Archives Tiny Aneurysm Coiling believes that size matters less and less.  Both giant and tiny blister aneurysms, previously very challenging, with treatments frequently complex and morbid, are now treatable with flow diversion — see Pipeline page and Internal Carotid Artery and Its Aneurysms page.  Ruptured blisters are now routinely cured with Pipeline, although this message still needs to be spread.  However, coiling technology has also continued to improve, making quiet, slow and overall tremendous progress.  Tiny soft coils are now available to attack small aneurysms with increasing safety and efficacy — as long as it is done thoughtfully and carefully.

This is a grade 4 subarachnoid hemorrhage

CTA stereo images show fullness in the upper basilar but no definite aneurysm

A something like 0.8 x 1 mm left superior cerebellar artery aneurysm is responsible

Stereo views

An attempt at coiling is made.  A 3×10 compliant balloon is placed into the upper basilar to help direct the coiling catheter, and in case the aneurysm ruptures during coiling.  I believe that a balloon should be somewhere nearby for small aneurysms like this one.  A 45 degree SL-10 microcatheter is advanced to the SCA but does not enter the aneurysm by itself.  Therefore, it is navigated into the distal left SCA and slowly withdrawn, while keeping the balloon partially inflated to help deflect the microcatheter to the left.  As the catheter is slowly withdrawn, it pops into the aneurysm

The coil of choice is the smallest one we have — a Target 1×1 helical nano.  It is critical that the microcatheter stay almost outside of the aneurysm during coiling.  Otherwise, the coil may exert too much pressure on the aneurysm dome.  So, as the first loop of coil is slowly delivered into the aneurysm, the microcatheter is slightly withdrawn.  Progressive coil deposition is accompanied by proportional reduction of tension on the microcatheter, so that the aneurysm is almost entirely coiled with the catheter tip just at the neck.  The balloon helps keep the catheter deflected towards the aneurysm.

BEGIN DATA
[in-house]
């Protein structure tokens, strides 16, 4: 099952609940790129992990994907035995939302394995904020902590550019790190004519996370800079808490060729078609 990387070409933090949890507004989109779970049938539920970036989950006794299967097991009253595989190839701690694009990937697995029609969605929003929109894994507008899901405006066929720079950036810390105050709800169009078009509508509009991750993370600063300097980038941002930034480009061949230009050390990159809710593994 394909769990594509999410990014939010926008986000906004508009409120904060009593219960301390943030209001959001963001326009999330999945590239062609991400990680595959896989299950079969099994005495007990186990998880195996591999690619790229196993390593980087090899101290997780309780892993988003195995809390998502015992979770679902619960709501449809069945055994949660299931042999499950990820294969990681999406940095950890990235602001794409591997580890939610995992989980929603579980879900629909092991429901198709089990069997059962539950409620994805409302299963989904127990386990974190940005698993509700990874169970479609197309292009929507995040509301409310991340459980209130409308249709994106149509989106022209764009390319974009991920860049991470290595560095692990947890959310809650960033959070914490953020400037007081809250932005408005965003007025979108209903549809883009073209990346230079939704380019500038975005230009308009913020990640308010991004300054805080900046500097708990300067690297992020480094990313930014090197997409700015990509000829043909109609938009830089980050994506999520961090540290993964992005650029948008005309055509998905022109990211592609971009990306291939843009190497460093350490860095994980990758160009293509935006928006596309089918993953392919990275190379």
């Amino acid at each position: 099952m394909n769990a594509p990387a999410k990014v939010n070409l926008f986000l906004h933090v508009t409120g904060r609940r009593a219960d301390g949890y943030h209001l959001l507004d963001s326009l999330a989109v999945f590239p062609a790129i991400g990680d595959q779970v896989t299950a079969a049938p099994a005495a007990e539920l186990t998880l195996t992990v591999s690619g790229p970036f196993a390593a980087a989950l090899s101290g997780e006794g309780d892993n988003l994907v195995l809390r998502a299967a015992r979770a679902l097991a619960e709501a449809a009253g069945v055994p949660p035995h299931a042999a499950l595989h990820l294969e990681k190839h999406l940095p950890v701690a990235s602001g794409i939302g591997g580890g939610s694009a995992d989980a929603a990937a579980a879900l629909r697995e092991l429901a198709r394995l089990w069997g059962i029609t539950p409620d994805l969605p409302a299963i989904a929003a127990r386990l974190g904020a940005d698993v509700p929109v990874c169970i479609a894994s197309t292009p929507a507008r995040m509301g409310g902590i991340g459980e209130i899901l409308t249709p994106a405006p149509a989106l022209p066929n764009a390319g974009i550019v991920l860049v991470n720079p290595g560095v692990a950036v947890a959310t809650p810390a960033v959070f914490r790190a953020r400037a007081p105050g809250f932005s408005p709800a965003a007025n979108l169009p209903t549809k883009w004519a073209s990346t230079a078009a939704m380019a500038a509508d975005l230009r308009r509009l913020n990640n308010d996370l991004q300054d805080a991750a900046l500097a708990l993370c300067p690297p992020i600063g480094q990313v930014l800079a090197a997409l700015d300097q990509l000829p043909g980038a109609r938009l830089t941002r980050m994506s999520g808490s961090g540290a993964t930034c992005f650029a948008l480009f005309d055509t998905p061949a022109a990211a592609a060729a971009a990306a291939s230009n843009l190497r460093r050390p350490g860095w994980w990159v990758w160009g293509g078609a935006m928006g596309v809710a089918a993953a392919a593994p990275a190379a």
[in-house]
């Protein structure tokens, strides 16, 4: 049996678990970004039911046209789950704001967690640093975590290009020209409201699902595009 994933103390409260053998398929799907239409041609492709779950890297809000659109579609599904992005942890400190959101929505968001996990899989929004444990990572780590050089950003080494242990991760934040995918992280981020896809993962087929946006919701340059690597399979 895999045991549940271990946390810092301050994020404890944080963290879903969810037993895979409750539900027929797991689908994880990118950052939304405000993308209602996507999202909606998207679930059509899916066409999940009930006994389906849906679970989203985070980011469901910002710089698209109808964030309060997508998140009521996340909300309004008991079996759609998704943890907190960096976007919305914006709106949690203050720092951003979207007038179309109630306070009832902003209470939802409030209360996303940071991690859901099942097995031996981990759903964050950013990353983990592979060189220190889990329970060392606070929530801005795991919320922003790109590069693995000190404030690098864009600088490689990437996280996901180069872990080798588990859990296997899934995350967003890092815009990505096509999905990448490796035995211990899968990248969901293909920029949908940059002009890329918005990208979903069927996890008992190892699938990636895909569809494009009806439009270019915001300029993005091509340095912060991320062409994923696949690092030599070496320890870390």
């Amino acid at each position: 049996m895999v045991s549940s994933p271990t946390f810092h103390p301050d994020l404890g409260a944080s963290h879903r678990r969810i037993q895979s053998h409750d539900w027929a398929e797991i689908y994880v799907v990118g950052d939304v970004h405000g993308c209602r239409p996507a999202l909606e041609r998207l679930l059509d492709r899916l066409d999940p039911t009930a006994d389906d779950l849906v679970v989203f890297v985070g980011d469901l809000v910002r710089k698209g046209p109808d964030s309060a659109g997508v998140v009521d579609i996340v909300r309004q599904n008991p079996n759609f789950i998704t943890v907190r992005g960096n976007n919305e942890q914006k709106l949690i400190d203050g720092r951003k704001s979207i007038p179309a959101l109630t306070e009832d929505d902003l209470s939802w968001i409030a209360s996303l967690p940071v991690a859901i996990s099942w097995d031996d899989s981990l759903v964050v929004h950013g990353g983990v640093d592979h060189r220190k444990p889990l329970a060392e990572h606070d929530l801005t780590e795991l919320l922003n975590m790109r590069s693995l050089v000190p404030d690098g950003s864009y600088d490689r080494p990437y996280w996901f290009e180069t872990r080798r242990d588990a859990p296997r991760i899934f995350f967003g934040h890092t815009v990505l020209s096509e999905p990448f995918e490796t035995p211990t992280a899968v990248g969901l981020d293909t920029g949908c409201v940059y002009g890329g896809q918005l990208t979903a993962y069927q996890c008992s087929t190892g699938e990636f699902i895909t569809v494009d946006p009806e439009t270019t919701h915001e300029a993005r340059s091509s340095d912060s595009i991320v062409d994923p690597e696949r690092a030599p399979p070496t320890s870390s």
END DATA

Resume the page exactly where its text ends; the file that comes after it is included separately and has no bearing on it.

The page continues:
A DSA is done before coil is detached.

Looks good.  Post-detachment angio.

Global left vertebral artery view post coil.  Notice anatomical variant of paired anterior spinal arteries at the cervicomedullary junction (white arrows)

IMPORTANT: This is not a blister aneurysm.  A blister aneurysm is simply a hole in an artery, not a saccular aneurysm.  Coiling blisters is generally a bad idea.  It is basically like putting coils in a hole, instead of an aneurysm dome.  A small ruptured saccular aneurysm and a blister aneurysm may look similar on an angiogram, but they are totally different.  How can one tell which is which.  Usually, by location.  A small aneurysm in a location where we see unruptured saccular aneurysms is likely a small ruptured saccular aneurysm and not a blister.  On the other hand, a small ruptured aneurysm in a location where we usually do not see small unruptured saccular aneurysms may be a blister. The classic location of a blister is the dorsal wall of the supraclinoid carotid artery, between the ophthalmic and posterior communicating arteries.  Blister aneurysms have historically been treated by parent vessel sacrifice, with or without bypass, due to the extreme hazard and low efficacy of both coiling and clipping. Most recently, blisters have been successfully treated by flow diversion.  Given the morbidity or prior treatment approaches, flow diversion is, whenever possible, in my opinion the best method of treating blister aneurysms.  See Blister Aneurysm Pipeline case.

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